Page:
The backoff determiner 220 determines whether to apply backoff based on the priority bit determined and transmitted by the upper MAC module 100. In detail, the backoff determiner 220 extracts an MPDU from the MacTxQ 230 and transmits the extracted MPDU to the physical layer 70 without backoff when the priority bit is Av_traffic. However, when the priority bit is It_traffic, the backoff determiner 220 stands by for a predetermined backoff time according to a predetermined backoff algorithm (e.g., random backoff) and then transmits the extracted MPDU to the physical layer 70.

The MacTxQ 230 stores MPDUs in order and provides the MPDUs to the physical layer 70 in order that the MPDUs have been stored.

The lower layer transceiver 240 transmits data to and receives data from the physical layer 70.

All elements shown in FIGS. 5 and 6 may be defined as “modules.” A module indicates software or a hardware element such as a Field Programmable Gate Array (FPGA) or an Application Specific Integrated Circuit (ASIC) and performs a particular function. However, the module is not restricted to software or hardware. The module may be designed and included in an addressable storage medium or may be designed to execute one or more processors. Accordingly, modules may include software elements, object-oriented software elements, class elements, task elements, processors, functions, attributes, procedures, sub-routines, segments of program codes, drivers, firmware, micro codes, circuits, data, databases, data structures, tables, arrays, and parameters. A function provided by elements and modules may be integrated into a less number of elements and a less number of modules or may be divided into a more number of elements and a more number of modules. In addition, elements and modules may be implemented to execute one ore more computers within a communication system.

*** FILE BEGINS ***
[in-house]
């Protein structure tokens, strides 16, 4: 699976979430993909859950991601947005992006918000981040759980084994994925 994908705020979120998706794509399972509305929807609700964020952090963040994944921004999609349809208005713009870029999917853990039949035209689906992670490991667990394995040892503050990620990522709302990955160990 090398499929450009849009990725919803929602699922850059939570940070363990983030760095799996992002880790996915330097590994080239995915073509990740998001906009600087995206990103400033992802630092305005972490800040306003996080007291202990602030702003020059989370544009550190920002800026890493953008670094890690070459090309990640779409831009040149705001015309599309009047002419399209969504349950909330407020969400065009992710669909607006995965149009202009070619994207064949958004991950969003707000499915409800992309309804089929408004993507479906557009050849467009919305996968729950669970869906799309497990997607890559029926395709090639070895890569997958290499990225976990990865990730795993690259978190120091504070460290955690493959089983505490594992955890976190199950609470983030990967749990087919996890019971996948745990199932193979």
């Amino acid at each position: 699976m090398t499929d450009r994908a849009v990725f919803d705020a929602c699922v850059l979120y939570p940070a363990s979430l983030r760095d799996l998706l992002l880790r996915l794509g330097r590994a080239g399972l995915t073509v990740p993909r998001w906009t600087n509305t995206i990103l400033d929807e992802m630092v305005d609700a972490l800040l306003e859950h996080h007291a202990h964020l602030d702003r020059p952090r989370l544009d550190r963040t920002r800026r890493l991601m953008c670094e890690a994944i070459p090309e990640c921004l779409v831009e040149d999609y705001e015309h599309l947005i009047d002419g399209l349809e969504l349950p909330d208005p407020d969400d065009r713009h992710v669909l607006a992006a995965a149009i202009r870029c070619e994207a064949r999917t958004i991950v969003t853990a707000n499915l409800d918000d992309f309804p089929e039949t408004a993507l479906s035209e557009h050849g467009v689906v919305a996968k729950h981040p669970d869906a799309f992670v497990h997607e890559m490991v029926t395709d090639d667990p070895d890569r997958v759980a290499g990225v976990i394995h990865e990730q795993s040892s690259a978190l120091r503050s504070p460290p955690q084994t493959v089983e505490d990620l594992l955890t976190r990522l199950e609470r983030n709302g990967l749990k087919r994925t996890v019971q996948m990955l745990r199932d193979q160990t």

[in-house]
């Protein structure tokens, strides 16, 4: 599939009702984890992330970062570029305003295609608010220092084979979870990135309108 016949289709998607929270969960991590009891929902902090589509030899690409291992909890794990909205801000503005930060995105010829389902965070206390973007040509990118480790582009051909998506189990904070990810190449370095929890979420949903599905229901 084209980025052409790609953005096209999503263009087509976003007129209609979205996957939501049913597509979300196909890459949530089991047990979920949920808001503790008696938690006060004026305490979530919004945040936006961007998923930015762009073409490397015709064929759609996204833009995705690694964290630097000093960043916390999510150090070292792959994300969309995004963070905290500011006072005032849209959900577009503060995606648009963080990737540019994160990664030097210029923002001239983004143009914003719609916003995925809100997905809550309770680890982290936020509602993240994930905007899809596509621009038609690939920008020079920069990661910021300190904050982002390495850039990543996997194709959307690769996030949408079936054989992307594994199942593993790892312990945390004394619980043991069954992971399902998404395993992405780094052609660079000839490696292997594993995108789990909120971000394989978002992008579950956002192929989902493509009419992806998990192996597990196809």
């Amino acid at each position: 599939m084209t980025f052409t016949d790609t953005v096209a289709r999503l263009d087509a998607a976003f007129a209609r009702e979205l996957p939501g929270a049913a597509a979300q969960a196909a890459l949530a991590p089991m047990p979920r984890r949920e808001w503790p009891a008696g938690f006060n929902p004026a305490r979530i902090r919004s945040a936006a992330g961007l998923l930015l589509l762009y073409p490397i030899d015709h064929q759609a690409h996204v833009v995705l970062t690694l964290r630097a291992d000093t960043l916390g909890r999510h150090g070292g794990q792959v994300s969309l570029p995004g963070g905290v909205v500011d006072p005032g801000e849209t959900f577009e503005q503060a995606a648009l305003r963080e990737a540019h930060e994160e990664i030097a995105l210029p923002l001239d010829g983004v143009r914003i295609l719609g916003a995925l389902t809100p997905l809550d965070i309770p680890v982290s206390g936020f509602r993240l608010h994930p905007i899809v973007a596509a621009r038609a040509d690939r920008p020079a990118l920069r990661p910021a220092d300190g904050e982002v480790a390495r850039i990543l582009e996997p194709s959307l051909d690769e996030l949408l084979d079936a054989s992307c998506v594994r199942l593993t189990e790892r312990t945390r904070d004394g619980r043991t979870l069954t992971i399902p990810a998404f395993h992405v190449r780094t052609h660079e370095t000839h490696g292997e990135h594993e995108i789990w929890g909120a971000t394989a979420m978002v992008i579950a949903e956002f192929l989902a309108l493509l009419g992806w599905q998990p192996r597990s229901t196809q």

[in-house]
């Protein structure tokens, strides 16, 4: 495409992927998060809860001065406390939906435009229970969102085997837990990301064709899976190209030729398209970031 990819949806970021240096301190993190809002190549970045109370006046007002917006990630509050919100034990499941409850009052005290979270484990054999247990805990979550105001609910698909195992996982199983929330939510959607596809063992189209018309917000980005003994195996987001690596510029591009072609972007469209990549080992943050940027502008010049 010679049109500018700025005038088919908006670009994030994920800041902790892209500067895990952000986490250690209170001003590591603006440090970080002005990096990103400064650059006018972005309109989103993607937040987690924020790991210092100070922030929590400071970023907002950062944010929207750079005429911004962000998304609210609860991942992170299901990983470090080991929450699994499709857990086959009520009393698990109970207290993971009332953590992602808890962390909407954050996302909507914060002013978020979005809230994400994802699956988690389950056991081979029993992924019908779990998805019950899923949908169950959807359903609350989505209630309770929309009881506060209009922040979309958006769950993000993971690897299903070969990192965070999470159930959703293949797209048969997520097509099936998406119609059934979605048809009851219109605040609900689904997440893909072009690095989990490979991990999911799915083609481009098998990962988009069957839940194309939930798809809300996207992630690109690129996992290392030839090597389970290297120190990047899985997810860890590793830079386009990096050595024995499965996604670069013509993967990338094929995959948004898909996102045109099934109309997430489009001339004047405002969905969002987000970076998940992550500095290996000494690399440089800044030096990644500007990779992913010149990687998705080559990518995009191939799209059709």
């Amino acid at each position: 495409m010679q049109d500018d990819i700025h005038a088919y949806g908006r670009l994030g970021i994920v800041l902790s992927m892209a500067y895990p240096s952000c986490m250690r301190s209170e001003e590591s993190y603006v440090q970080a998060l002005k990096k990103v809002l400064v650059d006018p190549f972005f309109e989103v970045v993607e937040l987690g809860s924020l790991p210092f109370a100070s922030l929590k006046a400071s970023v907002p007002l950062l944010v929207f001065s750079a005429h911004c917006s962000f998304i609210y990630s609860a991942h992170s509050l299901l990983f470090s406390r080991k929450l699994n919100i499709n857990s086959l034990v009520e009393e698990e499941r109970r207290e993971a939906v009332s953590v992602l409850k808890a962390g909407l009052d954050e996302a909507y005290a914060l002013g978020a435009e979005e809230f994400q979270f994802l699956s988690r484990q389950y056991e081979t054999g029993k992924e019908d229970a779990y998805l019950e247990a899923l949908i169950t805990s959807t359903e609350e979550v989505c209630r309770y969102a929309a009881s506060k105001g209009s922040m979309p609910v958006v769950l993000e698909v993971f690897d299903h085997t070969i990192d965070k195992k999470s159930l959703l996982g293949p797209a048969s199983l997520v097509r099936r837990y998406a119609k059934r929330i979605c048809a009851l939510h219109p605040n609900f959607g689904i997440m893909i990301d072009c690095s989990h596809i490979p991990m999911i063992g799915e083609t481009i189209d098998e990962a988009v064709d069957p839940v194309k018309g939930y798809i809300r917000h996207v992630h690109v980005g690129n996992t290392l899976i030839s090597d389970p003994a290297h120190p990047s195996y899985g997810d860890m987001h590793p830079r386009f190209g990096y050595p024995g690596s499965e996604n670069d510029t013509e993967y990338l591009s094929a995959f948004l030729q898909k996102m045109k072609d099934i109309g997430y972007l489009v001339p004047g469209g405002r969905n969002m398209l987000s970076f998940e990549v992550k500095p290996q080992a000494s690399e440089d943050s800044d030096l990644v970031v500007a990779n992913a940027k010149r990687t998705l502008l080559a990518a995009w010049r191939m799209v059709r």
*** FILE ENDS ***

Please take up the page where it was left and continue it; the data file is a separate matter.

In embodiments of the present invention, two procedures are provided to support QoS. FIGS. 7 through 11 illustrate a first procedure for filtering traffic coming down from an upper layer according to a dynamic buffering algorithm designed in the upper MAC module 100 and separately storing data into the two buffers 160 and 170 according to packet characteristics based on a result of the filtering. FIG. 12 illustrates a second procedure for transmitting an MPDU received from the upper MAC module 100 with QoS.

FIGS. 7 and 8 are flowcharts illustrating operations performed by the upper MAC module 100. The operations determine whether to buffer packets received from the LLC layer 61 according to the dynamic buffering algorithm (see FIGS. 9 and 10) designed in the upper MAC module 100 and determines a queue in which the packets are stored.

Referring to FIG. 7, the upper layer transceiver 110 in the upper MAC module 100 receives a packet from the LLC layer 61 in operation S10. The priority bit setting unit 120 reads a protocol number field recorded in an IP header of the received packet and determines whether the packet is the TCP type or the UDP type in operation S20. Although an LLC header is attached in front of an IP header of data transmitted from the upper MAC module 100, since the LLC header has a fixed length, a protocol number can be read by reading a value at a predetermined offset position.

When the packet is determined as the UDP type, the priority bit setting unit 120 sets a priority bit as “Av_traffic” in operation S30. The priority bit may have a value of 1 or 0, and is stored in memory as a parameter value included in a data structure accompanied with a particular packet and then used in the operations of the upper or lower MAC module 100 or 200.